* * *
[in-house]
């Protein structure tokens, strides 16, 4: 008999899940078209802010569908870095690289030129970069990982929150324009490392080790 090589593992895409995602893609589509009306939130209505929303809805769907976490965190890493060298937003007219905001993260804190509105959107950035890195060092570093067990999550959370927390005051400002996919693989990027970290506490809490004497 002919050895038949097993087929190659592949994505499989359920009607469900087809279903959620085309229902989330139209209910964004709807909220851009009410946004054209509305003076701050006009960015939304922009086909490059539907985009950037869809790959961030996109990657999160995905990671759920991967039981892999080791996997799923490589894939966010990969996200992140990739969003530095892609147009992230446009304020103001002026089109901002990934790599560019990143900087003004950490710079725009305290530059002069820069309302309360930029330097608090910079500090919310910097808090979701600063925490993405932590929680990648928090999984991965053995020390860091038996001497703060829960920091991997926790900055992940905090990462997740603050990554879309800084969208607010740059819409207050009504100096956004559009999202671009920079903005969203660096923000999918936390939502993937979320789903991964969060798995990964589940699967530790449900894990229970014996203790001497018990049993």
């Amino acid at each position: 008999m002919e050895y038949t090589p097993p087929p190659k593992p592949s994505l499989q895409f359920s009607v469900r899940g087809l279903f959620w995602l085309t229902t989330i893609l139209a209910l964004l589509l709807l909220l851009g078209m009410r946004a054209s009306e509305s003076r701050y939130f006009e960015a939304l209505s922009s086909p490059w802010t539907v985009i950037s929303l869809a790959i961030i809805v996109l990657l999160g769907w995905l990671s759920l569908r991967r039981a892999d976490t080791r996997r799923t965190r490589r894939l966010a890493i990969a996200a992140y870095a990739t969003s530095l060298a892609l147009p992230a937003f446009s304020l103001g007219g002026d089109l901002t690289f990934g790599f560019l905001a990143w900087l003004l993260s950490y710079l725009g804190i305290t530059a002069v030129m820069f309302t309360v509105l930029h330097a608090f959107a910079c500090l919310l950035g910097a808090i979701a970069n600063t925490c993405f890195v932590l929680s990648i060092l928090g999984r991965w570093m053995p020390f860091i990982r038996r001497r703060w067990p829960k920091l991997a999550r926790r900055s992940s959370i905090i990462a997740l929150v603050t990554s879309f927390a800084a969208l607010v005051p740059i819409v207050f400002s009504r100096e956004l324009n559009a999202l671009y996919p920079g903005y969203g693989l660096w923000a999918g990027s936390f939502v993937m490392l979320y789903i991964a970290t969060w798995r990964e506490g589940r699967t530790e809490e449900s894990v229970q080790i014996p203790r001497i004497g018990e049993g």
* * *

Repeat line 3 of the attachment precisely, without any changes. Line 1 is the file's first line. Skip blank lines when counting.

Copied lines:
């Amino acid at each position: 008999m002919e050895y038949t090589p097993p087929p190659k593992p592949s994505l499989q895409f359920s009607v469900r899940g087809l279903f959620w995602l085309t229902t989330i893609l139209a209910l964004l589509l709807l909220l851009g078209m009410r946004a054209s009306e509305s003076r701050y939130f006009e960015a939304l209505s922009s086909p490059w802010t539907v985009i950037s929303l869809a790959i961030i809805v996109l990657l999160g769907w995905l990671s759920l569908r991967r039981a892999d976490t080791r996997r799923t965190r490589r894939l966010a890493i990969a996200a992140y870095a990739t969003s530095l060298a892609l147009p992230a937003f446009s304020l103001g007219g002026d089109l901002t690289f990934g790599f560019l905001a990143w900087l003004l993260s950490y710079l725009g804190i305290t530059a002069v030129m820069f309302t309360v509105l930029h330097a608090f959107a910079c500090l919310l950035g910097a808090i979701a970069n600063t925490c993405f890195v932590l929680s990648i060092l928090g999984r991965w570093m053995p020390f860091i990982r038996r001497r703060w067990p829960k920091l991997a999550r926790r900055s992940s959370i905090i990462a997740l929150v603050t990554s879309f927390a800084a969208l607010v005051p740059i819409v207050f400002s009504r100096e956004l324009n559009a999202l671009y996919p920079g903005y969203g693989l660096w923000a999918g990027s936390f939502v993937m490392l979320y789903i991964a970290t969060w798995r990964e506490g589940r699967t530790e809490e449900s894990v229970q080790i014996p203790r001497i004497g018990e049993g």